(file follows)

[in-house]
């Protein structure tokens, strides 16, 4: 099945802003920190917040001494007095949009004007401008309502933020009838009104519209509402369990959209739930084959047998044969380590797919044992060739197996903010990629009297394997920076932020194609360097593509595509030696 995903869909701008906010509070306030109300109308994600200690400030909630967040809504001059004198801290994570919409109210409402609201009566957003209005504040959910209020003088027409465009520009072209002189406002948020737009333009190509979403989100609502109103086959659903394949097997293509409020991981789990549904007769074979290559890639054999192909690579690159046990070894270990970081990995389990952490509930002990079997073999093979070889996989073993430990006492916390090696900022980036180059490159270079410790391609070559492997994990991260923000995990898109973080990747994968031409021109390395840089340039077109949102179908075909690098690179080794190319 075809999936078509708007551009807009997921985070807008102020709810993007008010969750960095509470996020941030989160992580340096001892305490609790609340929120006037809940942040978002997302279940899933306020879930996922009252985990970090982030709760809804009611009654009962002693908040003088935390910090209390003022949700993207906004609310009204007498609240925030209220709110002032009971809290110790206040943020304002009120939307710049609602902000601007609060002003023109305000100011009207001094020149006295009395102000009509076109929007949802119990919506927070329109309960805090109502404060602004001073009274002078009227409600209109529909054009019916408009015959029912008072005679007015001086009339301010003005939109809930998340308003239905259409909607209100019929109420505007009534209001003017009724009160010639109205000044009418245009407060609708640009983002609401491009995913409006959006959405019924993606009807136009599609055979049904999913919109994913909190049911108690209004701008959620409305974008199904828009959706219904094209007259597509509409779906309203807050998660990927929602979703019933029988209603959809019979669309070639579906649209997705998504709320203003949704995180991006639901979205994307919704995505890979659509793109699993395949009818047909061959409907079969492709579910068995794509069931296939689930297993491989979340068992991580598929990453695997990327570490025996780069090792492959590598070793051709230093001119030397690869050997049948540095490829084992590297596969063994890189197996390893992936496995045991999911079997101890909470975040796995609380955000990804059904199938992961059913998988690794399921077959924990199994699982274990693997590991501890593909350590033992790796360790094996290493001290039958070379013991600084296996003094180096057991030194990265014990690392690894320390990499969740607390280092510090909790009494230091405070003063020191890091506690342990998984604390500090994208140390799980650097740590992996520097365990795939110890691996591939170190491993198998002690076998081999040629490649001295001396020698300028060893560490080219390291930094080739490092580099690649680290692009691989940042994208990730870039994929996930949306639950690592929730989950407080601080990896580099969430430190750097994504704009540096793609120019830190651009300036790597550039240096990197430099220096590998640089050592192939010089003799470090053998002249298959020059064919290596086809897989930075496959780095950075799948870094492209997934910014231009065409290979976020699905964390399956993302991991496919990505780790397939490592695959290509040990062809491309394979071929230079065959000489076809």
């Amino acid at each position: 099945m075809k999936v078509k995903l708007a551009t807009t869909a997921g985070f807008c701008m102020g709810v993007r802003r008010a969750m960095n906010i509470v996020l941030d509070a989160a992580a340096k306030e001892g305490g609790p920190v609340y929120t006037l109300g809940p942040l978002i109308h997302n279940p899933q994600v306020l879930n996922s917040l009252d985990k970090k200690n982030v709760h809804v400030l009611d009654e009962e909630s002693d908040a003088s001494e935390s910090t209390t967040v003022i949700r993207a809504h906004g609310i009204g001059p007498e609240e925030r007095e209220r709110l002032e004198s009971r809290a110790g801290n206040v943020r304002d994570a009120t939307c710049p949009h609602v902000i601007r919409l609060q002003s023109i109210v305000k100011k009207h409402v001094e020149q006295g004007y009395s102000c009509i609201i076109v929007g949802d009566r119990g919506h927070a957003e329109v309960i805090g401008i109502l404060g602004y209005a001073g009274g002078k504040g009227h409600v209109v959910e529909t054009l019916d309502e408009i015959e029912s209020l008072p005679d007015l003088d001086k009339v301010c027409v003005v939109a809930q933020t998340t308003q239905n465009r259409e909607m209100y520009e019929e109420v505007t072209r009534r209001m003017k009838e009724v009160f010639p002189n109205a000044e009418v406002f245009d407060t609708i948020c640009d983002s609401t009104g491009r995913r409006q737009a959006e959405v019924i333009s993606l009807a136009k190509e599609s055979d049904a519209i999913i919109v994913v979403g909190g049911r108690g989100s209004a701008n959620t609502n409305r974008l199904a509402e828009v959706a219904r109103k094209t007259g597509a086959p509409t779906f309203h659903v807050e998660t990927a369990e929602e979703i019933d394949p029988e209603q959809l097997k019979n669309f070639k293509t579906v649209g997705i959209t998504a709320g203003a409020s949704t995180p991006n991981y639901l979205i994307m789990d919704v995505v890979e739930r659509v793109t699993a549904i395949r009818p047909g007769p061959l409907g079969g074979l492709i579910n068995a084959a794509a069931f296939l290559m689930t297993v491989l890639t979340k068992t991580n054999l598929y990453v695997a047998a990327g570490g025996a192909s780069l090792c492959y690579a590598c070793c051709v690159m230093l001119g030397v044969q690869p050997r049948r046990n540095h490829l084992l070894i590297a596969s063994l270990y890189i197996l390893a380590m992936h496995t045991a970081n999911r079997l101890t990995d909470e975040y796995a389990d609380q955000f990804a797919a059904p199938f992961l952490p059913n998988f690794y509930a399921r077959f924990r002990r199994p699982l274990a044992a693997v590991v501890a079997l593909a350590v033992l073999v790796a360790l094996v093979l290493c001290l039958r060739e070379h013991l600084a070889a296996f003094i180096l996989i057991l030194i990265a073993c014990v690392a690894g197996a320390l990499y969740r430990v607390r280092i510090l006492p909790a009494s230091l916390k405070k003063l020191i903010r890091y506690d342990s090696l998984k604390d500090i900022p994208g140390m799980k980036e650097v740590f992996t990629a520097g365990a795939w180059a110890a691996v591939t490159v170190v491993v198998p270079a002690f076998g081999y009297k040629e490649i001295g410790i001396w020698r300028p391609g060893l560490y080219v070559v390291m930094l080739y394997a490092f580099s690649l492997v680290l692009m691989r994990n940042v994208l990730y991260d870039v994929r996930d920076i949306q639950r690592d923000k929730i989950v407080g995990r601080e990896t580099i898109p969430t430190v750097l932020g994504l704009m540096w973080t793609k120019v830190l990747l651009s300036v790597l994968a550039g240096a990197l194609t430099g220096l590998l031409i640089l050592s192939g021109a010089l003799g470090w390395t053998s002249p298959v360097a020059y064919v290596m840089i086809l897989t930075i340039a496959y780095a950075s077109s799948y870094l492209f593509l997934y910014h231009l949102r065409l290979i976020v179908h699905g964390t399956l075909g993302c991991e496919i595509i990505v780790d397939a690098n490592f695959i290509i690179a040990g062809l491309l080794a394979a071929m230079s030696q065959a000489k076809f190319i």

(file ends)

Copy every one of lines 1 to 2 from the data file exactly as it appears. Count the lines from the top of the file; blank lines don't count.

[in-house]
């Protein structure tokens, strides 16, 4: 099945802003920190917040001494007095949009004007401008309502933020009838009104519209509402369990959209739930084959047998044969380590797919044992060739197996903010990629009297394997920076932020194609360097593509595509030696 995903869909701008906010509070306030109300109308994600200690400030909630967040809504001059004198801290994570919409109210409402609201009566957003209005504040959910209020003088027409465009520009072209002189406002948020737009333009190509979403989100609502109103086959659903394949097997293509409020991981789990549904007769074979290559890639054999192909690579690159046990070894270990970081990995389990952490509930002990079997073999093979070889996989073993430990006492916390090696900022980036180059490159270079410790391609070559492997994990991260923000995990898109973080990747994968031409021109390395840089340039077109949102179908075909690098690179080794190319 075809999936078509708007551009807009997921985070807008102020709810993007008010969750960095509470996020941030989160992580340096001892305490609790609340929120006037809940942040978002997302279940899933306020879930996922009252985990970090982030709760809804009611009654009962002693908040003088935390910090209390003022949700993207906004609310009204007498609240925030209220709110002032009971809290110790206040943020304002009120939307710049609602902000601007609060002003023109305000100011009207001094020149006295009395102000009509076109929007949802119990919506927070329109309960805090109502404060602004001073009274002078009227409600209109529909054009019916408009015959029912008072005679007015001086009339301010003005939109809930998340308003239905259409909607209100019929109420505007009534209001003017009724009160010639109205000044009418245009407060609708640009983002609401491009995913409006959006959405019924993606009807136009599609055979049904999913919109994913909190049911108690209004701008959620409305974008199904828009959706219904094209007259597509509409779906309203807050998660990927929602979703019933029988209603959809019979669309070639579906649209997705998504709320203003949704995180991006639901979205994307919704995505890979659509793109699993395949009818047909061959409907079969492709579910068995794509069931296939689930297993491989979340068992991580598929990453695997990327570490025996780069090792492959590598070793051709230093001119030397690869050997049948540095490829084992590297596969063994890189197996390893992936496995045991999911079997101890909470975040796995609380955000990804059904199938992961059913998988690794399921077959924990199994699982274990693997590991501890593909350590033992790796360790094996290493001290039958070379013991600084296996003094180096057991030194990265014990690392690894320390990499969740607390280092510090909790009494230091405070003063020191890091506690342990998984604390500090994208140390799980650097740590992996520097365990795939110890691996591939170190491993198998002690076998081999040629490649001295001396020698300028060893560490080219390291930094080739490092580099690649680290692009691989940042994208990730870039994929996930949306639950690592929730989950407080601080990896580099969430430190750097994504704009540096793609120019830190651009300036790597550039240096990197430099220096590998640089050592192939010089003799470090053998002249298959020059064919290596086809897989930075496959780095950075799948870094492209997934910014231009065409290979976020699905964390399956993302991991496919990505780790397939490592695959290509040990062809491309394979071929230079065959000489076809």